Obama Accuses Putin, Russia of Dishonesty on Ukraine

PHOTO: President Barack Obama and German Chancellor Angela Merkel

Russian President Vladimir Putin has been dishonest about Ukraine, President Obama said during a joint appearance with German Chancellor Angela Merkel today amid escalating tensions between government forces and pro-Russian separatists in eastern Ukraine earlier in the day.

“A few weeks ago Mr. Putin was still denying that the Russian military was even involved in Crimea. Then a few weeks later he acknowledged, 'Yeah, I guess that was our guys,'” Obama said. “And so there just has not been the kind of honesty and credibility about the situation there and a willingness to engage seriously in resolving these diplomatic issues.”

Putin cannot “dictate the economic policies or foreign policies of a sovereign country. That’s not acceptable,” Obama added.

He has not spoken with Putin since April 14.

“If, in fact, Mr. Putin’s role is to allow Ukrainians to make their own decisions, then he is free to offer up his opinions about what he would like the relationship to be between Ukraine and Russia,” Obama said, adding that Ukrainians cannot accept a status as an “appendage” of Russia.

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Obama called the capture and subsequent treatment of Organization of Security and Cooperation in Europe monitors by pro-Russian forces in eastern Ukraine “disgraceful and inexcusable.”

Obama and Merkel presented a united front on broader sanctions against sectors of Russia’s economy, coordinated by the U.S. and European Union, if Russia invades Ukraine or deepens its involvement in Ukraine.

“Combined with the offer that we want diplomatic solutions, it is a very necessary second component [to show] that we’re serious,” Merkel said. “There is a broad range of possibilities. We will move to the third stage” if Russia seeks to escalate tensions in Ukraine.

Obama acknowledged that the EU must have its own internal discussions about sanctions, as some of its 28 countries are more “vulnerable” to Russia -- and to prohibitions on doing business with certain Russians and Russian businesses -- than others.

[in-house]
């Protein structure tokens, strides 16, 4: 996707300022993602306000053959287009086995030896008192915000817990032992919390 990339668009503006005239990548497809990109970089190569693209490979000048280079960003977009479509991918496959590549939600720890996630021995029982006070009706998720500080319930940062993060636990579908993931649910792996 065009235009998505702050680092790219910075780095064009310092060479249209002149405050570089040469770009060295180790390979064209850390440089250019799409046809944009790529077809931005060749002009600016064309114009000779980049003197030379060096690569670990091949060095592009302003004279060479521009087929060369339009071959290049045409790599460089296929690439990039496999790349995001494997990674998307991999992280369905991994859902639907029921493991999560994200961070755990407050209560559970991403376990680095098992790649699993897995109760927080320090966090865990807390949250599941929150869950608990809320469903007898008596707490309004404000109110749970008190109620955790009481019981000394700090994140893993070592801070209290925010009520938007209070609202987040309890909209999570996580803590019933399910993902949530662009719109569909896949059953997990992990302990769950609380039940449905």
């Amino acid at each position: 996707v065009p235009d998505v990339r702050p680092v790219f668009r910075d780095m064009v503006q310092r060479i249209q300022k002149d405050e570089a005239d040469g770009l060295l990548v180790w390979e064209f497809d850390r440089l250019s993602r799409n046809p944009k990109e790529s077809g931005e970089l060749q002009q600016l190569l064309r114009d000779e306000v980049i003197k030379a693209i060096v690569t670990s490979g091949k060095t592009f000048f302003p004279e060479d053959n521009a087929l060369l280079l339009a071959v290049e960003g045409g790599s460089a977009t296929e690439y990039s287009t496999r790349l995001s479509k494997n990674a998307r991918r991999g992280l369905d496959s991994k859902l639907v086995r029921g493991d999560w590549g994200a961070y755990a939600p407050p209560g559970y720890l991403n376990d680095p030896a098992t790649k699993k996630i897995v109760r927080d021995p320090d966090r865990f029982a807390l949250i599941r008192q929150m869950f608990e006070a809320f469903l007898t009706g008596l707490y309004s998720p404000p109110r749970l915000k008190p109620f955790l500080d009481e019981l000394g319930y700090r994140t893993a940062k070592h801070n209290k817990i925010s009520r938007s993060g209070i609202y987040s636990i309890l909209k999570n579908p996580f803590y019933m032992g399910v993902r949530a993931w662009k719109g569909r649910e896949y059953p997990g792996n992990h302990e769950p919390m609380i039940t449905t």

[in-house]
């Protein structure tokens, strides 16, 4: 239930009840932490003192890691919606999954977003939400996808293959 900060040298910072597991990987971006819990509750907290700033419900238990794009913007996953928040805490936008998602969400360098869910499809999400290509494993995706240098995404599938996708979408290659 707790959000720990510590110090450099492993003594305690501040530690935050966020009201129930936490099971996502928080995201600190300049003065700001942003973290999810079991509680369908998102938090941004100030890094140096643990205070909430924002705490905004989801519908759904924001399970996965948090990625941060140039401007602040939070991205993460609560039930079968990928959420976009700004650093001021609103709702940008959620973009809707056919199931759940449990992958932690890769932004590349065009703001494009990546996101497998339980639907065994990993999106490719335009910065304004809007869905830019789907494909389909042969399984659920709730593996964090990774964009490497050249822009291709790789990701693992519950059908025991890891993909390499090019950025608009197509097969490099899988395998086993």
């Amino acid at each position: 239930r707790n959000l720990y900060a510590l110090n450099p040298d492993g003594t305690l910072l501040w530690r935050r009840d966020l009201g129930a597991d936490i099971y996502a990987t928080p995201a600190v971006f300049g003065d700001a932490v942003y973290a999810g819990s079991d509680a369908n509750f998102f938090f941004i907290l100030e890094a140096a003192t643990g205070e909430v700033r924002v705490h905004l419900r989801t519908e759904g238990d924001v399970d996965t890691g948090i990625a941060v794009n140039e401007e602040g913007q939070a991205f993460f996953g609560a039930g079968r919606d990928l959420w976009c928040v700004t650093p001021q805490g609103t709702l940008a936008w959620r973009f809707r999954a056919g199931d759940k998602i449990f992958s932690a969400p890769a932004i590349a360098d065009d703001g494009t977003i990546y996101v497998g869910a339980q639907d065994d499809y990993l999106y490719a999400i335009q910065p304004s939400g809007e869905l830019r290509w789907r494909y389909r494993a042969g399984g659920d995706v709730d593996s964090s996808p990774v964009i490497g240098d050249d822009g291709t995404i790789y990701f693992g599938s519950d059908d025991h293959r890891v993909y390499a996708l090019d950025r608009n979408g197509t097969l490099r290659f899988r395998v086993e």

READ: US Troops Head to Latvia as Russia Progresses Against 'Helpless' Ukraine

Obama again called on Russia to call off armed separatists fighting with Ukrainian government forces.

“As Ukrainian forces move to restore order in Eastern Ukraine, it is obvious to the world that these Russian-backed groups are not peaceful protesters,” Obama said. “They are heavily armed militants that are receiving support from Russia.”

Obama threatened new sanctions if Russia works to destabilize Ukraine’s coming elections and touted the effect of two rounds of U.S. and European Union sanctions on prominent Russians and businesses.

They are “making an already weak Russian economy even weaker,” Obama said, speaking in the White House Rose Garden.

"If the Russian leadership does not change course,” Obama added, “it will face increasing costs.”

READ: Obama Imposes New Sanctions on Russia, But Not Putin Directly

Merkel traveled to Washington to meet with Obama as violence escalated in eastern Ukraine.

Pro-Russian forces reportedly shot down two Ukrainian helicopters today, and Ukraine’s government in Kiev launched a major offensive against separatist forces. Ukraine’s president claimed today that “many” pro-Russian insurgents were killed or wounded in Sloviansk, the scene of the fighting, The Associated Press reported.

Russia requested an emergency meeting of the United Nations Security Council this morning, and the U.N. said the meeting would happen midday, as Obama and Merkel were to address U.S. and German reporters in the Rose Garden.

Ukraine figured to top the agenda during Merkel’s visit.

With communications halted between Obama and Russian President Vladimir Putin, Merkel has been in touch with the Russian leader. Merkel and Putin last spoke by phone Thursday morning, the AP reported. In that conversation, Merkel asked Putin to help free Organization for Security and Cooperation in Europe observers held captive by pro-Russian forces in eastern Ukraine.

The largest economy in Europe, Germany figures as a key player in Obama’s attempts to rally major sanctions on Russia’s economy, by both the U.S. and Europe, if Russia invades Ukraine.

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